A Better Approach to Drinking
In my experience, a diet means sudden, radical change. I'll be highly motivated for a while, and then I hit a plateau and get discouraged.
By using tiny habits, there are many more ways to be successful.
If I think in terms of tiny habits, my focus is different. Rather than worrying if I don't lose weight one week, I can look at my success in maintaining habits. I can easily meet and exceed my tiny goals, which means I'm always making progress. Continuing to make better and better food choices should be permanently sustainable, which means that over time I will see bigger changes.
It also means that I'm not measuring the success of the entire lifestyle solely by whether I lose weight, but also by improved health in many different ways due to the gradual accumulation of new, better habits. There are many more ways for me to be successful than just a number on a scale or a piece of clothing.
There are other facets of the minimalist whole food lifestyle I haven't written about yet, so today I want to bring up the question of what to drink.
Don't drink your calories.
This is an important idea that might challenge your thoughts about what is healthy.
Smoothies are a thing right now, and many people swear by them. But with multiple servings of fruit, not to mention juices, frozen yogurt, milk substitutes, and giant servings of nut butter added to many smoothies, they are sugar, fat, and calorie bombs. Even if kale, beets, or chia seeds are in the mix, the fiber of all ingredients is torn and crushed by blending, meaning that our bodies burn fewer calories digesting a smoothie than if we simply ate the unprocessed fruit or vegetables.
As an example, one commercial smoothie has 240 calories (not enough to replace a meal) and a whopping 47 grams of sugar. With only 2 grams of fiber and no protein, those sugars are going to hit your system quickly and all at once. The insulin surge is going to help you store fat. And in spite of the fact that five different fruits were juiced (plus wheat and barley grasses), the resulting product contains less than a third of your vitamin requirements for a day and very little iron or other minerals. What a waste! And you'll still be hungry after you drink it.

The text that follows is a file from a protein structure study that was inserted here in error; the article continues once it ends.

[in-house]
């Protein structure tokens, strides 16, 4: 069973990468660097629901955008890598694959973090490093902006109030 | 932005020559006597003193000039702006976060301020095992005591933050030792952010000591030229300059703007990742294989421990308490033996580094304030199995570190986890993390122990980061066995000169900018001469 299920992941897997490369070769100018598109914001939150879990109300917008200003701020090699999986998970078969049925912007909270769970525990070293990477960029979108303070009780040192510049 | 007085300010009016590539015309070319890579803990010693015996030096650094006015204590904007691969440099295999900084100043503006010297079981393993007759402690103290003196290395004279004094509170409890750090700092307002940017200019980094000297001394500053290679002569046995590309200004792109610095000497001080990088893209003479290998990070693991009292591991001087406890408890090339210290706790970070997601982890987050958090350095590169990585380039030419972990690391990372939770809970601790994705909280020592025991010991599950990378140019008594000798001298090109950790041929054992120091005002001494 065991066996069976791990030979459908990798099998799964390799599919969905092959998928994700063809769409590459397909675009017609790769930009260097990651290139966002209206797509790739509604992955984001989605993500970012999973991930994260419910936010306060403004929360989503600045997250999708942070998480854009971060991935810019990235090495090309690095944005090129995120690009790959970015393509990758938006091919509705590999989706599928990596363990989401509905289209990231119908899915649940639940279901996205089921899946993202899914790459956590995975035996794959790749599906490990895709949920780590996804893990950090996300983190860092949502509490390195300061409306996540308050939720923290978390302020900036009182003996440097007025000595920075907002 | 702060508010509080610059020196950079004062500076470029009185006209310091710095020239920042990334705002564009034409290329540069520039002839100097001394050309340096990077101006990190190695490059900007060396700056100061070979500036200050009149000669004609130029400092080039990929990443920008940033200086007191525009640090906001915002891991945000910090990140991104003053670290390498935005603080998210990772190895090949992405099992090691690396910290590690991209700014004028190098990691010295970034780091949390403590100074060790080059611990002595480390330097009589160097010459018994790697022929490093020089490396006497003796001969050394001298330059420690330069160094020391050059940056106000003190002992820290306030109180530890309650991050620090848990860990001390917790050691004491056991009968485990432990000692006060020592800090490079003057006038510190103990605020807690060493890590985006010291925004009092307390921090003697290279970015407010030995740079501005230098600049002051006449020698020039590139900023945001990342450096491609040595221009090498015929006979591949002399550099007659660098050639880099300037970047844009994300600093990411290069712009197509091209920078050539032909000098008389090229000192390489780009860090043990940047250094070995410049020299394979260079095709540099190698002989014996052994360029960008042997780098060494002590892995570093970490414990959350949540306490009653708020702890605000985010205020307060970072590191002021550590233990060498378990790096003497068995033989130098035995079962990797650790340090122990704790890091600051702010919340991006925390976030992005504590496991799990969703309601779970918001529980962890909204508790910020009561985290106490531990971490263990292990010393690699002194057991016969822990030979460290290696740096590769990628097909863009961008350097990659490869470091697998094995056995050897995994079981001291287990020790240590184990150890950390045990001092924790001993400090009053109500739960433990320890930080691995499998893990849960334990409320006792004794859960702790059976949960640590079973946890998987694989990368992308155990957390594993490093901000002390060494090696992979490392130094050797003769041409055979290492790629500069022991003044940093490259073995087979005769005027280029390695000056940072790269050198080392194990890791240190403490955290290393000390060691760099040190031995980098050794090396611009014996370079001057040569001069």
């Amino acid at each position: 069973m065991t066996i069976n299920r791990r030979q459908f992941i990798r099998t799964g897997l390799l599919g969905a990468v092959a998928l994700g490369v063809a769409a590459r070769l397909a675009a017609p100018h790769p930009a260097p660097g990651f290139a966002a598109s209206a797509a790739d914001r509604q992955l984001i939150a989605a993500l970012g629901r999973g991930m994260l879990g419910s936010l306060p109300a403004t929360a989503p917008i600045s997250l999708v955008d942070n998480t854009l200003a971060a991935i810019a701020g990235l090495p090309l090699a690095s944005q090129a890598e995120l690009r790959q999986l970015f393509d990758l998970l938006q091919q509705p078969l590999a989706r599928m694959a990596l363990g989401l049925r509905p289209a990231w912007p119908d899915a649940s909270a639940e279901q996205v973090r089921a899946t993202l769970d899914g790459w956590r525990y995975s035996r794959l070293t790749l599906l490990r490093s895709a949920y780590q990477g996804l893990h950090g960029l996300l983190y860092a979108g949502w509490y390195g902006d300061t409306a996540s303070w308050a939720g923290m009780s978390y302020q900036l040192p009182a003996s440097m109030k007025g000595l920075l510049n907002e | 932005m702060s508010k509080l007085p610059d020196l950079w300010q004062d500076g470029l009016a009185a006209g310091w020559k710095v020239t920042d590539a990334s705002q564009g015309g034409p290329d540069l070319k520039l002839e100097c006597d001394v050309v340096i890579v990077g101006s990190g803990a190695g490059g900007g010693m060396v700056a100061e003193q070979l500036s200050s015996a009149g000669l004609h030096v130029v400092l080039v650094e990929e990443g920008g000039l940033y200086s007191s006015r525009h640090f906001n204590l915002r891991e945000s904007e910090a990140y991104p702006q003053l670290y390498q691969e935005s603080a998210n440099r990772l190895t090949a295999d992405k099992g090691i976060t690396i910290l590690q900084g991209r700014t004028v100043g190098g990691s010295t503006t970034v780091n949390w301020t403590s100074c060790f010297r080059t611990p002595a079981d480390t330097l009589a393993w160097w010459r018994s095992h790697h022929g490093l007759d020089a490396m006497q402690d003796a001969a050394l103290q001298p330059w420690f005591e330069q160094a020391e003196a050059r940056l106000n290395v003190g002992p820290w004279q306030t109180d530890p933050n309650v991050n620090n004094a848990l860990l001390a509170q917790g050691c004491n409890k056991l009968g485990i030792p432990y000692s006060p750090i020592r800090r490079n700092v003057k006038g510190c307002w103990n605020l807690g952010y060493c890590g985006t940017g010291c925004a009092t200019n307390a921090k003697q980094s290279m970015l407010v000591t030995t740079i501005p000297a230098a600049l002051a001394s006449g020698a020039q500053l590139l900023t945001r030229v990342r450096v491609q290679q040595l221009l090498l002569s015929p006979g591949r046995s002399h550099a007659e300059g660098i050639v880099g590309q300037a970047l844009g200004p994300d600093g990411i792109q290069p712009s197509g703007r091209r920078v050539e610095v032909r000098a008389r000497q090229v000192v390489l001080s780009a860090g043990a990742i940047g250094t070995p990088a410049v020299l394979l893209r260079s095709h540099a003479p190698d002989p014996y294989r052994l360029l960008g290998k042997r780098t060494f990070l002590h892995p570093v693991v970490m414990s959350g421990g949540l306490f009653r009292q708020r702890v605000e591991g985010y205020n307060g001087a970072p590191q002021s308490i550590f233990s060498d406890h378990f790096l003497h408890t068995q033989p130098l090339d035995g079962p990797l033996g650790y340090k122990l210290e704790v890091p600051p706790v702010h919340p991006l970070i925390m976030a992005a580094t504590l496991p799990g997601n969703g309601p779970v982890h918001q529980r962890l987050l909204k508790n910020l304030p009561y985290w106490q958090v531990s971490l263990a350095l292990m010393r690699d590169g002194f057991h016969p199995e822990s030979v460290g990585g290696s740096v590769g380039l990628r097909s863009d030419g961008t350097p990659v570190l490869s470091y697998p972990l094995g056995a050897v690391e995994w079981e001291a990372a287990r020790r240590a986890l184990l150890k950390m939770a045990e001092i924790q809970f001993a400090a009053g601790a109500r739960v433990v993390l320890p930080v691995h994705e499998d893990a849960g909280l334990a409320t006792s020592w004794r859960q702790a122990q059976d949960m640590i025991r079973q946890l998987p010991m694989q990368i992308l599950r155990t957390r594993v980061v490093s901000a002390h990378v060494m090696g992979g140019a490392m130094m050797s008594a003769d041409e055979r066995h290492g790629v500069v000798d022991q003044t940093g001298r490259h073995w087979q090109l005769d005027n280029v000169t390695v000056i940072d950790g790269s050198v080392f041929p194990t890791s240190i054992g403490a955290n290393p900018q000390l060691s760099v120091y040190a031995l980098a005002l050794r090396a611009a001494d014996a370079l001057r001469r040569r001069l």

12 better hydration strategies
1. Squeeze the juice of half a lemon into two cups of cold or hot water and drink it first thing in the morning.
Drinking lemon water after fasting all night stimulates your liver and helps it to detox. It provides vitamin C, freshens breath, improves skin quality, and promotes weight loss!
Dehydration is not only dangerous for all systems of your body, but it will stall weight loss.
One beer, glass of wine, or cocktail is roughly 150 empty calories. Since alcohol is one of the biggest drivers of excess food intake, abstinence will also make you less inclined to overeat. It's a win-win situation for your diet.
It will help boost your metabolism.
Caffeine also boosts your metabolism. Just be sure to limit caffeine intake to morning hours so your sleep patterns won't be disturbed.
Caffeine may boost metabolism, but no amount of metabolic boost can burn off the empty calories in energy drinks. The typical energy drink contains 1/4 cup of sugar which will hit your system all at once, triggering an insulin response and fat storage.
Add a dash of cream if you like. The fat in cream helps stabilize blood sugar.
If you crave a slightly sweeter drink, add a few drops of vanilla extract to your cup of coffee. Brew coffee or tea with cinnamon sticks. Add an orange wedge studded with whole cloves to your steeping tea.
Most sodas and candy have equal amounts of sugar.
Artificial sweeteners play havoc with the body's normal metabolic response, actually increasing appetite!
Lemon, lime, orange, cucumber, or pineapple slices are all delicious. Mint and basil leaves will also make a refreshing tonic.
You never need to feel deprived, since nothing is permanently off limits. This is your chance to indulge in a tall Frappuccino or a glass or two of wine.